Apple finally unveiled their answer to Google’s Android Wear platform, officially called the Apple Watch – not the “iWatch” as so many tech pundits believed. It’s not a secret either that Apple has a lot of competition. In light of that, we’ve decided to pit the two platforms in a head-to-head matchup: Apple Watch vs Android Wear.
Apple Watch vs Android Wear
The smartwatch market is more than just a little saturated at the moment, with a ton of options already available and even more on the way. By the time the Apple Watch drops in early 2015, Android Wear will have been around for over a half a year. That’s plenty of time to mature, and plenty of time for Google to work out the kinks and add new software features. That said, Apple is no pushover – they will certainly be bringing a formidable product to the table.
We’re going to be looking at the Moto 360, LG G Watch and Samsung Gear Live for Android Wear since they were the first available, and of course the Apple Watch on Apple’s side of the playing field. Keep in mind, this is meant to be more of a comparison between the two platforms as opposed to a review.
The LG G Watch and Samsung Gear Live both have square shaped displays, while the Moto 360 has a rather uncommon round display. The LG G includes a 1.65″ LCD IPS, the Samsung Gear Live includes a 1.63″ Super AMOLED, while the Moto 360 includes a 1.56″ LCD IPS. All three watch displays are protected by Corning Gorilla Glass 3, which is scratch-resistant.
It’s difficult to say who wins in this category especially since we don’t yet have an Apple Watch in-hand to make a true comparison. In terms of design the Moto 360 wins, because the round display looks fantastic. That said, the Moto 360 also suffers because a small sliver of the screen is unusable – it houses the ambient light sensor among others. In addition, Samsung’s Super AMOLEDs look great right along with Apple’s Retina displays. We’re going to say it’s a tie across both platforms.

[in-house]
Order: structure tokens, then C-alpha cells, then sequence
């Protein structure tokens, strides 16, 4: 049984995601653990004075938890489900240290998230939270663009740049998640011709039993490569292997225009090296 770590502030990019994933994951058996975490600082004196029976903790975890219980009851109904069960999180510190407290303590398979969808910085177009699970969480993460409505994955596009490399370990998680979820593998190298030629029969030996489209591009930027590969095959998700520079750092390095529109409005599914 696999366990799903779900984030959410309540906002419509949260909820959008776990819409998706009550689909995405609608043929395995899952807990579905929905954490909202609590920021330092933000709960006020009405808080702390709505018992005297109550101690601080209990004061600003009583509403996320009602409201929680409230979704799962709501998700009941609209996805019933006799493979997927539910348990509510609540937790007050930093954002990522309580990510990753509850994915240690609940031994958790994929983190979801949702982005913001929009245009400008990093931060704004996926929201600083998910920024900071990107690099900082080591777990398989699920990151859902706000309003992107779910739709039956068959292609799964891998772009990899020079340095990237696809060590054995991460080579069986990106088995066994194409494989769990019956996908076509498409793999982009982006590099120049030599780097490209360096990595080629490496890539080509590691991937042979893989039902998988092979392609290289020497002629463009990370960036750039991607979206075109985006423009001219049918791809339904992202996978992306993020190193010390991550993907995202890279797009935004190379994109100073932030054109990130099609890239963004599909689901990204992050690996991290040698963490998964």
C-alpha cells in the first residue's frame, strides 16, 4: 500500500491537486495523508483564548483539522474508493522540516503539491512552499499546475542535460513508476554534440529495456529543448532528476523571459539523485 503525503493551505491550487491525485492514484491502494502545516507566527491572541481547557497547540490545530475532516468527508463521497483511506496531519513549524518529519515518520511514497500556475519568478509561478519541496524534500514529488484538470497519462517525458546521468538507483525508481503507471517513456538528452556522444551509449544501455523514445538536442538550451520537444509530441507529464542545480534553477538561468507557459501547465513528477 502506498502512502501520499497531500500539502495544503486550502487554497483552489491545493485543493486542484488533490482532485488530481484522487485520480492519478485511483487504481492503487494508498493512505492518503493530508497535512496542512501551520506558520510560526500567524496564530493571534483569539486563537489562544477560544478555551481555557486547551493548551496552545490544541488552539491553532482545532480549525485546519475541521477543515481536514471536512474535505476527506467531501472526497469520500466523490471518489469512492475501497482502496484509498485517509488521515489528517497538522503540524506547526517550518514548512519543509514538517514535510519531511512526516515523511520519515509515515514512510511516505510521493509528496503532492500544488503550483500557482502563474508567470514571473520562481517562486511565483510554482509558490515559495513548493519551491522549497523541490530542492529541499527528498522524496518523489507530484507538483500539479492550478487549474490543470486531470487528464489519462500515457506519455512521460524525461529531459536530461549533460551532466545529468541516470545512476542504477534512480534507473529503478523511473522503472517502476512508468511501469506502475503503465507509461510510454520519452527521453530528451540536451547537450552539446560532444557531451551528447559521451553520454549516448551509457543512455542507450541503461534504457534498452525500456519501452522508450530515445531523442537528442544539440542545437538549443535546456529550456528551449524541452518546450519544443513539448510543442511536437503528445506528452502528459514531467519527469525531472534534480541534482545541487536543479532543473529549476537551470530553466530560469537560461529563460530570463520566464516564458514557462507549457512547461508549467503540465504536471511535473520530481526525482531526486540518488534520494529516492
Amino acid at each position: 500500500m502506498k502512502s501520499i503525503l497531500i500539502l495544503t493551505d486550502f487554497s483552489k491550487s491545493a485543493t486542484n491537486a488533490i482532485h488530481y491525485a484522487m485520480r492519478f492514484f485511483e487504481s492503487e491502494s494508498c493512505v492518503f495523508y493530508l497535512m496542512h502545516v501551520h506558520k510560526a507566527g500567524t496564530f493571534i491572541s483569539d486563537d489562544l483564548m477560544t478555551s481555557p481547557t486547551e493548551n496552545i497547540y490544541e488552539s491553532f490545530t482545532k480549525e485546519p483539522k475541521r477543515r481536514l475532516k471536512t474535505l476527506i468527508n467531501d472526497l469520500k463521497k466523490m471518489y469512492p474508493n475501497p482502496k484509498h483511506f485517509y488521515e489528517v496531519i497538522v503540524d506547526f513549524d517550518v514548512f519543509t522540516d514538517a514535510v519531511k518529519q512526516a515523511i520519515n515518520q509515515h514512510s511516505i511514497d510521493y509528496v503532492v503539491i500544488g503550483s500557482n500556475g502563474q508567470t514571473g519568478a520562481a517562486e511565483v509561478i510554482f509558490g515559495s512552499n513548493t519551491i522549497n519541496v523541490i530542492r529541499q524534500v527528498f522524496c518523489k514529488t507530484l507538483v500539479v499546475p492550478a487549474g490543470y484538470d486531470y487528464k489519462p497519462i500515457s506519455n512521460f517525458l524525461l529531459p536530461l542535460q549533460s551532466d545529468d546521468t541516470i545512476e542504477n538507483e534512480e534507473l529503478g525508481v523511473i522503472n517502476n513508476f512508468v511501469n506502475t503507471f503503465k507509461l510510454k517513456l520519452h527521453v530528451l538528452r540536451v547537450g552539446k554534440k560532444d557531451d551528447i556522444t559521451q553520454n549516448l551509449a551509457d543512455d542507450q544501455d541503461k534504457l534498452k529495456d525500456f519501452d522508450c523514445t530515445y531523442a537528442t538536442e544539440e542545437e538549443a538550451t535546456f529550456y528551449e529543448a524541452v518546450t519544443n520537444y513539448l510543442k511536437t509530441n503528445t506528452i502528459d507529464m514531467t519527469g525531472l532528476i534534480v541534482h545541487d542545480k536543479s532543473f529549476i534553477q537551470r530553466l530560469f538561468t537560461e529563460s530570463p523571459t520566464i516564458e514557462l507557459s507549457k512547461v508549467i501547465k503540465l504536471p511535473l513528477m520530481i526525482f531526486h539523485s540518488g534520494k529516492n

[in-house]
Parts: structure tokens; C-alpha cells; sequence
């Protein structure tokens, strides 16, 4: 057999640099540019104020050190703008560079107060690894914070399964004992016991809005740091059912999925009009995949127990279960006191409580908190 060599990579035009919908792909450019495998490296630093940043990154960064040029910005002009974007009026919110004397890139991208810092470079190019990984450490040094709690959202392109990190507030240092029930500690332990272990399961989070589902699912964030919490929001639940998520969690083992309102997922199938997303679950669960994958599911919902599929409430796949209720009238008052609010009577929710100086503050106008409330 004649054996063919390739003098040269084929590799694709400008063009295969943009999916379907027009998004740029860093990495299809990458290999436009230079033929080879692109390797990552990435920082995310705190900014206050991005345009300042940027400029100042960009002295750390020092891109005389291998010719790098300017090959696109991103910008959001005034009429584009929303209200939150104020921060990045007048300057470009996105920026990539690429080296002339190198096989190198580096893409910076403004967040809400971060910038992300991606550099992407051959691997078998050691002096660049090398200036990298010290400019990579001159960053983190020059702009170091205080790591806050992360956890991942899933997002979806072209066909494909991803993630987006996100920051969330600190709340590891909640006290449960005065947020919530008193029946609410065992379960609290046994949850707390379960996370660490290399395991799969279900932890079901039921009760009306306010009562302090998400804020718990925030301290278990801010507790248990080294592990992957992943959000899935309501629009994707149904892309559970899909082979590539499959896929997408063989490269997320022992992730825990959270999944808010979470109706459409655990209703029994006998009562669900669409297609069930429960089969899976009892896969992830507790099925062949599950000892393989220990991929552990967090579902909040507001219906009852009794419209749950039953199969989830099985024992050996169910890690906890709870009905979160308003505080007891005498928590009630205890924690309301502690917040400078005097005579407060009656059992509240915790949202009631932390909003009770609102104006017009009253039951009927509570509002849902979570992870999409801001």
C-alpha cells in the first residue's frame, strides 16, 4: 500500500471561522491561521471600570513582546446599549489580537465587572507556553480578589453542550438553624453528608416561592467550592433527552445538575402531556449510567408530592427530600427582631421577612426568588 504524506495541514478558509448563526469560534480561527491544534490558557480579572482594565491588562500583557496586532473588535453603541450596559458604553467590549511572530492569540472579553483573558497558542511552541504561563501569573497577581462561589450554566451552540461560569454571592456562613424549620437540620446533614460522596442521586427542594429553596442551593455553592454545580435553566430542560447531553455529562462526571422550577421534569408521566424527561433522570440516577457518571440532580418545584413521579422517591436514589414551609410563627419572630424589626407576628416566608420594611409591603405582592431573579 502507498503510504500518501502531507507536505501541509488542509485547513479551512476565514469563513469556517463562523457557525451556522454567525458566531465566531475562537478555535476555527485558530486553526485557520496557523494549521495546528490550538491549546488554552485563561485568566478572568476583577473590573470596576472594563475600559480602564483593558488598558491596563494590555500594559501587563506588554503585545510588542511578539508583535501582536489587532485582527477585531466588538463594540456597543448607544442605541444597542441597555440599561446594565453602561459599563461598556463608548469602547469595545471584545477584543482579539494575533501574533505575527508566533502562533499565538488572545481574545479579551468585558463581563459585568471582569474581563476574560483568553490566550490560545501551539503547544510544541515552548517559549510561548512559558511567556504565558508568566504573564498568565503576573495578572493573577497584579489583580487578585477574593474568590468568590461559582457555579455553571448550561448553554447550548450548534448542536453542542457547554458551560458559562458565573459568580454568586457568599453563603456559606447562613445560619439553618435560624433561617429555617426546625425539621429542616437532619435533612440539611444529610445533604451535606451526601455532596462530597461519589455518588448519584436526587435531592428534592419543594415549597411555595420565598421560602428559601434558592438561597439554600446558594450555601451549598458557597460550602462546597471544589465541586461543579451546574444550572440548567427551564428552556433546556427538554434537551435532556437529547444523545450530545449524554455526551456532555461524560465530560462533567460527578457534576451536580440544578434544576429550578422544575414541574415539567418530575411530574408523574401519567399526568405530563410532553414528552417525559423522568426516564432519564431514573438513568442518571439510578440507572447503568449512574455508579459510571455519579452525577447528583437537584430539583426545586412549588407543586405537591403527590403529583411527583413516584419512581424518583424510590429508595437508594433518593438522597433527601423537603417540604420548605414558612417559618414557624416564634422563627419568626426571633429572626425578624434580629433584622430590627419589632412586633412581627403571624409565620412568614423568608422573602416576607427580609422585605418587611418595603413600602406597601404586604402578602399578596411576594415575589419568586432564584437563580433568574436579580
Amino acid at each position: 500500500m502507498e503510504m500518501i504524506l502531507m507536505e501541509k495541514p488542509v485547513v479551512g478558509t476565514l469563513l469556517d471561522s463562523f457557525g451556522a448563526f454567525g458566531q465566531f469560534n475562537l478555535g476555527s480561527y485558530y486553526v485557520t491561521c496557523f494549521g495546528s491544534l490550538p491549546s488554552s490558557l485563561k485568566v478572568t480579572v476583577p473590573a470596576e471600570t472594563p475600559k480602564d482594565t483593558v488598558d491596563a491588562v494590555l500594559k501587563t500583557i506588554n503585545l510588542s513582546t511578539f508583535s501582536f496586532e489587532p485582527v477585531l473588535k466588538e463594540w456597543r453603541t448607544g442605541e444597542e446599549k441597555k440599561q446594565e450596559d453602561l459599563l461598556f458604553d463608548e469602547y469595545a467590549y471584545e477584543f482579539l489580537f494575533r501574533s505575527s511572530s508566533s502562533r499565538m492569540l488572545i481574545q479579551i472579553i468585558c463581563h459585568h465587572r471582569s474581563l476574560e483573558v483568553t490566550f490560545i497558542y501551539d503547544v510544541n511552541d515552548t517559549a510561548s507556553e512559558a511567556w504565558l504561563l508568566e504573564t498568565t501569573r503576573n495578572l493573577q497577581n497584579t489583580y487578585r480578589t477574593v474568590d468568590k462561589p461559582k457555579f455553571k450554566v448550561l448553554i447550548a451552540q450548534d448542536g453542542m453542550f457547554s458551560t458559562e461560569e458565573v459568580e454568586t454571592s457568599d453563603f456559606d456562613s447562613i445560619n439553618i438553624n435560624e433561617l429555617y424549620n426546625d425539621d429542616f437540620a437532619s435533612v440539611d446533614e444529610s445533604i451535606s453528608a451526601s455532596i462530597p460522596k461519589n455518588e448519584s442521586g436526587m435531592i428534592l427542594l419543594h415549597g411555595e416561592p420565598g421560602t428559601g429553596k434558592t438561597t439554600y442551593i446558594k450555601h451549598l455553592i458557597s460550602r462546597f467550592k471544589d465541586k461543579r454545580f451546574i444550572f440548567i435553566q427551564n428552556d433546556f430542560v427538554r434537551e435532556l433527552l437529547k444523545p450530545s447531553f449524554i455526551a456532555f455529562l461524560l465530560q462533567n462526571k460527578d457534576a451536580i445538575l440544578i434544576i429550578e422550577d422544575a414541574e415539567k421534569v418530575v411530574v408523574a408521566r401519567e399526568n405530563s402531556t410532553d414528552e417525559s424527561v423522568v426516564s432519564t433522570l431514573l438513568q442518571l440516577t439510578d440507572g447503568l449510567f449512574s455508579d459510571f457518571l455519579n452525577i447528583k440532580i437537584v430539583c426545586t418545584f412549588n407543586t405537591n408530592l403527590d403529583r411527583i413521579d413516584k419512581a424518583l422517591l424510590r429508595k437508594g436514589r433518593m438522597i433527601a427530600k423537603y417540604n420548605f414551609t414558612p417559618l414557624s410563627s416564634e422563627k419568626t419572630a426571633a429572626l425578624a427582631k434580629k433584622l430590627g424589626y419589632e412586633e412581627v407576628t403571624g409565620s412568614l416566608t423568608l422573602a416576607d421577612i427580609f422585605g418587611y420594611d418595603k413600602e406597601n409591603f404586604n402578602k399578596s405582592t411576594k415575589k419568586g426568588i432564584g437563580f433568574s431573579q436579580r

This is another area that’s going to be difficult to compare, because Apple hasn’t officially stated the resolution of their Watch screen. Popular speculation points to it being 320×400.
If that is indeed the case, it’s definitely better than the Gear Live’s 320×320, LG G’s 280×280 and Moto 360’s 320×320.
Apple wins this category – if all the speculation turns out to be true.
Storage and Memory
Some folks believe that Apple is going to push the envelope in terms of storage capacity by offering 8GB, 16GB, and maybe even 32GB options for their Watch. If they follow other manufacturers in the industry – which is more likely – we’ll see 4GB and 8GB models.
For memory, the Apple Watch is probably packing 512MB of RAM which is also standard in the industry. The Moto 360, LG G, and Samsung Gear Live all include 4GB of storage and 512MB of RAM. Therefore, we have another tie.
The only watch in the group that does not include a heart-rate sensor is the LG G Watch. The Moto 360, Samsung Gear Live and Apple Watch all include one, as well as an accelerometer, digital compass, gyroscope and more.
We’d say this category is pretty even, as well. That said, it does not mean one of the platforms cannot excel when it comes to tracking related data software-wise. For instance, the Apple Watch will likely be stock tailored (native apps) to track a wide variety of health and fitness data more so than some of the Android Wear devices.